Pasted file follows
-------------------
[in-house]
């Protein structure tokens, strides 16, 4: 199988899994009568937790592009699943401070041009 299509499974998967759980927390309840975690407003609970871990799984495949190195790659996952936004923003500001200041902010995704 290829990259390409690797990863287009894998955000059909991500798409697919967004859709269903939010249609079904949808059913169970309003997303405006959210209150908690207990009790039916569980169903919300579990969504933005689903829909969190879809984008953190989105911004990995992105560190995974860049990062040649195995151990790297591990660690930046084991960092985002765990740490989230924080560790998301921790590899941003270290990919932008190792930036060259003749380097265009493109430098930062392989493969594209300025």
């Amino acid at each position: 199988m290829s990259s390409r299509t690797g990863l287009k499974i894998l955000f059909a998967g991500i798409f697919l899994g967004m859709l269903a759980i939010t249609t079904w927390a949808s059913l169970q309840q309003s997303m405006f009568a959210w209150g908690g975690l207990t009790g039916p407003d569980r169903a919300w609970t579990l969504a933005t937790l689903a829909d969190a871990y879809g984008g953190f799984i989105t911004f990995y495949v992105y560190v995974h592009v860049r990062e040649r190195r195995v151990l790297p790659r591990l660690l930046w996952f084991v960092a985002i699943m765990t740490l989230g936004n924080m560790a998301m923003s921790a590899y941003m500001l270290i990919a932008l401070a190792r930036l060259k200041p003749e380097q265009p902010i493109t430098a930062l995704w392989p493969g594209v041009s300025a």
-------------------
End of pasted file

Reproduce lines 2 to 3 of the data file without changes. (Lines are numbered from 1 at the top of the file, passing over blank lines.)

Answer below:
């Protein structure tokens, strides 16, 4: 199988899994009568937790592009699943401070041009 299509499974998967759980927390309840975690407003609970871990799984495949190195790659996952936004923003500001200041902010995704 290829990259390409690797990863287009894998955000059909991500798409697919967004859709269903939010249609079904949808059913169970309003997303405006959210209150908690207990009790039916569980169903919300579990969504933005689903829909969190879809984008953190989105911004990995992105560190995974860049990062040649195995151990790297591990660690930046084991960092985002765990740490989230924080560790998301921790590899941003270290990919932008190792930036060259003749380097265009493109430098930062392989493969594209300025």
């Amino acid at each position: 199988m290829s990259s390409r299509t690797g990863l287009k499974i894998l955000f059909a998967g991500i798409f697919l899994g967004m859709l269903a759980i939010t249609t079904w927390a949808s059913l169970q309840q309003s997303m405006f009568a959210w209150g908690g975690l207990t009790g039916p407003d569980r169903a919300w609970t579990l969504a933005t937790l689903a829909d969190a871990y879809g984008g953190f799984i989105t911004f990995y495949v992105y560190v995974h592009v860049r990062e040649r190195r195995v151990l790297p790659r591990l660690l930046w996952f084991v960092a985002i699943m765990t740490l989230g936004n924080m560790a998301m923003s921790a590899y941003m500001l270290i990919a932008l401070a190792r930036l060259k200041p003749e380097q265009p902010i493109t430098a930062l995704w392989p493969g594209v041009s300025a």